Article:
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January 2014, vol 9, no 4

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Marilyn Westfall


“When the Russians invaded, I lived near Kabul with my whole family.”

On either side of the highway to Reagan National, autumn trees shimmer in rain. A crosswind whips fallen leaves. The taxi’s wipers scrape them away.

In the rearview mirror, the driver’s eyes wince as he listens. His black brows touch like leery cats.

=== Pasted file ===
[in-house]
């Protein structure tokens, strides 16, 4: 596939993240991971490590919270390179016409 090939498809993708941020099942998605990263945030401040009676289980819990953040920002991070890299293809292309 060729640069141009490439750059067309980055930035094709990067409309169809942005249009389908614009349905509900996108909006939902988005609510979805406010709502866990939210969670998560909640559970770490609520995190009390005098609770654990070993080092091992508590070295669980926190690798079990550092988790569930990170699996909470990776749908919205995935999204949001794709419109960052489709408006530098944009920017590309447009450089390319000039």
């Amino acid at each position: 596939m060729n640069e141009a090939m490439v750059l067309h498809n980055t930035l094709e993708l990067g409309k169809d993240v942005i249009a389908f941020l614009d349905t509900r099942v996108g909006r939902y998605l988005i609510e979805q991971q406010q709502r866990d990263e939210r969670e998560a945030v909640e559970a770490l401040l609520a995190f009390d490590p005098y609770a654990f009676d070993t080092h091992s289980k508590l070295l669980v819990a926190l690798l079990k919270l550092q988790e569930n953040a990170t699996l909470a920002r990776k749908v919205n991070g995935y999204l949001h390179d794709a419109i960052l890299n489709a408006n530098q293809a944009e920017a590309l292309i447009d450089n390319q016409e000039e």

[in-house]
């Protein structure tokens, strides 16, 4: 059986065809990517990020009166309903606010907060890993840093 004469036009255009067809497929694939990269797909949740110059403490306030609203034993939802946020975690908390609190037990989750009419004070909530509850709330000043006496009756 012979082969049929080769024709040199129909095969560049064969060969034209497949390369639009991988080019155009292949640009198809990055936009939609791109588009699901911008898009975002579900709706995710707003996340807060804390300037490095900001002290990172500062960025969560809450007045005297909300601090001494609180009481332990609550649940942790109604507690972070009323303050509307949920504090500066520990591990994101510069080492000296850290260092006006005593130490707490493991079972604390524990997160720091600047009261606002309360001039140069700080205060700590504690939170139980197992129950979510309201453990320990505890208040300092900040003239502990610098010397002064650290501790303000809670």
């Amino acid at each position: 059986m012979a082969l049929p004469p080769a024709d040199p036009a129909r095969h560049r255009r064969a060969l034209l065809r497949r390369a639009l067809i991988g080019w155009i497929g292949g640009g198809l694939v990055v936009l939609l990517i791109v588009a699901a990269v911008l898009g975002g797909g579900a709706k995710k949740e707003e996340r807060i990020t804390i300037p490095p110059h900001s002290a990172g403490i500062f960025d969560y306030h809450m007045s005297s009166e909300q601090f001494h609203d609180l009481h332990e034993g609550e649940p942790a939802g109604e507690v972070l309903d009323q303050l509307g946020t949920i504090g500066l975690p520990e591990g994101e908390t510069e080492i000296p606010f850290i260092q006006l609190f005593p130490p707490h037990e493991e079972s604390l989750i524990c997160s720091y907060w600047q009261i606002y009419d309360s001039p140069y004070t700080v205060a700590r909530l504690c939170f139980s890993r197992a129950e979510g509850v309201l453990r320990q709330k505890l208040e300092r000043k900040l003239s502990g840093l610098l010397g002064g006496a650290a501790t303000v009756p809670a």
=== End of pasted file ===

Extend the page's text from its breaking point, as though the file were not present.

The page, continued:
“We needed out of Afghanistan and I had means. My wife and children – I got them visas, but my brother …”

The driver brakes; the rider jerks forward. Traffic slows to standstill, merging into a single lane to pass a stalled vehicle.

The windshield flows with downpour, dissolving cars and tail lights into smears.

red pulp on asphalt
flooded road tinted crimson
route that cuts at hearts